• Americans don’t think they have what they need to be financially successful in 2015: 1 in 5 (19%) Americans think they would keep a financial resolution in 2015 if they had better resources to do it. 1 in 6 (18%) think that if they had real-time feedback on their spending habits it would help them keep a financial New Year’s resolution.

 Money Matters When It Comes to Love

  • Talking financial wellness could save a romantic relationship: 1 in 4 (26%) of Americans said financial wellness caused the most stress in their relationships. In fact, it was listed as the number one stressor in romantic relationships across all age groups.This was at least doublethe amount of Americans that listed physical health (12%), their career (11%), mental health (10%) and their geographical location (8%) as number one.

 Keeping Track is Too Much Work, Especially For Millennials

  • Americans don’t take budgets seriously: A third of Americans (33%) that keep a budget found it frustrating just because they couldn’t stick to it. More than a quarter (26%) were frustrated because it was too stressful or overwhelming. And, in today’s digital age, a surprising 1 in 3 (36%) Americans are keeping track of their monthly expenses on a piece of paper.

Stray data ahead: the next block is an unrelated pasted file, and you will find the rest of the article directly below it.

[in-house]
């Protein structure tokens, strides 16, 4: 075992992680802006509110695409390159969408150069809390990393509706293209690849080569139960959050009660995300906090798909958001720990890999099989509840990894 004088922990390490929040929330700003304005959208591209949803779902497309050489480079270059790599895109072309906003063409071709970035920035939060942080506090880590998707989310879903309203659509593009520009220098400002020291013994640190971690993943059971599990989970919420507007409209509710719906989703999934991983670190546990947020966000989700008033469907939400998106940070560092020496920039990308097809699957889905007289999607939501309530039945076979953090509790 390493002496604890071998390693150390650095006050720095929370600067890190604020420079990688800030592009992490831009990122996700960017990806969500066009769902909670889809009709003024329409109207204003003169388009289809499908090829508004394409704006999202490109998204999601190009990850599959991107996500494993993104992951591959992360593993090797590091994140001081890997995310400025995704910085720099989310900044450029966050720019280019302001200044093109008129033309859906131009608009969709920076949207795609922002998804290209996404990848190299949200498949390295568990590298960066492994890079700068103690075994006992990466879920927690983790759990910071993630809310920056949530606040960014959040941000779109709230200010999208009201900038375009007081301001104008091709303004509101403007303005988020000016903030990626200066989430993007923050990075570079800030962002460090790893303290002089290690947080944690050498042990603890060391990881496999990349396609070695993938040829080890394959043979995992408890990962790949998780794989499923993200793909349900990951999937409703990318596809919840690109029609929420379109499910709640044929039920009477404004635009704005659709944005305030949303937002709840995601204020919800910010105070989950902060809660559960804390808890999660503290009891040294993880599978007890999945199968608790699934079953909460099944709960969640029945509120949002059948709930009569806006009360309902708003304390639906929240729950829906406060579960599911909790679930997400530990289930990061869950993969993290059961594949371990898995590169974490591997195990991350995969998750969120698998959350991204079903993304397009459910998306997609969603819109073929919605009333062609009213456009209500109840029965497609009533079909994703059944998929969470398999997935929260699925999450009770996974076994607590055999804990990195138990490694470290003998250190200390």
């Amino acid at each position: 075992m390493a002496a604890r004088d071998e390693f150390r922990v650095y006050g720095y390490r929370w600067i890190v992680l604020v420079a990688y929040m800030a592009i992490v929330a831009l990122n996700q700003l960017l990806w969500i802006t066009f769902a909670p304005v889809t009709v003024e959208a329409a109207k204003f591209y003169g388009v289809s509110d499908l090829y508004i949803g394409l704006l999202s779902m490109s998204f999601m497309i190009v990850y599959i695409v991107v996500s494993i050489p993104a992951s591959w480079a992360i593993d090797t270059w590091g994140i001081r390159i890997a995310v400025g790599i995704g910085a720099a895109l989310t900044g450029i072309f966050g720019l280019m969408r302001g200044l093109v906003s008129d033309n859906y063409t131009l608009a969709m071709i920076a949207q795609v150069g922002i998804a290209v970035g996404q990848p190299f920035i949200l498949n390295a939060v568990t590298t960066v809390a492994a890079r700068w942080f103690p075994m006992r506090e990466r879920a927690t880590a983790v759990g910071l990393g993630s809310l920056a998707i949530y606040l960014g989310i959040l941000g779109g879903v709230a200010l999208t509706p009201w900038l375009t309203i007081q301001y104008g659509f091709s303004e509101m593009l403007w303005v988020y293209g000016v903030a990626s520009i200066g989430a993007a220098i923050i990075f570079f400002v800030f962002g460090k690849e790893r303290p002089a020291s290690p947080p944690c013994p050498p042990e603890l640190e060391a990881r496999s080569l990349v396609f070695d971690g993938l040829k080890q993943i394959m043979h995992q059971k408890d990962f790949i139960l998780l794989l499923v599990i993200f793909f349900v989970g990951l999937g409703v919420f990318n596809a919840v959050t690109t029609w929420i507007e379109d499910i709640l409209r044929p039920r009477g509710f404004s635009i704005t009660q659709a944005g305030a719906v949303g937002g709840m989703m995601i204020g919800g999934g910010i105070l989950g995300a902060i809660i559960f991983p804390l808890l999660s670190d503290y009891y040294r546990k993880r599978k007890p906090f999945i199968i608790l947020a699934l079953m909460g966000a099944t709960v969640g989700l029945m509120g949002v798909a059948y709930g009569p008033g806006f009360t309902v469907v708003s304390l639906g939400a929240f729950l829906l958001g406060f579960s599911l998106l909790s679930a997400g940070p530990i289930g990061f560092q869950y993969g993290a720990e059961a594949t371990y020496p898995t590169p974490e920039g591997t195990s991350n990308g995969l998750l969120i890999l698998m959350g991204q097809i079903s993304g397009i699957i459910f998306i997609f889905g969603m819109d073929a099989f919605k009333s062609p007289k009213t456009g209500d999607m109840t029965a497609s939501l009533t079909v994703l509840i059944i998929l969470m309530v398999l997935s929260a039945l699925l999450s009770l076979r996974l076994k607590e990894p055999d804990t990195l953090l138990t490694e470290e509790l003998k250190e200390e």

• Americans would rather someone else do their work: Consumers know they can’t keep a budget on their own and are turning to other people or services to track their monthly expenses. Technology is becoming increasingly important in this regard, as almost a quarter of Americans (24%) are relying on services from their bank and 1 in 10 (10%) are relying on a personal finance app.
  • Men are lazier than women at keeping budgets: Men and women are both equally terrible budgeters, 23 percent don’t keep a budget at all. Men that do keep a budget are more likely to be frustrated with it because they are lazier (22%) than women (19%). Men (11%) that keep budgets are much more likely to keep track of their expenses with a personal finance app than women (8%). More than 1 in 3 women (42%) that keep budgets are actually doing so on a piece of paper, compared to just 31 percent of men.
  • Americans are obsessed with checking their bank accounts: Despite the fact they can’t stick to their budgets, Americans are trying to monitor their spending. Nearly a quarter (23%) of Americans check their spending accounts once a day or more. 1 in 4 women (24%) check their spending accounts once a day or more, compared to 1 in 5 (21%) of men.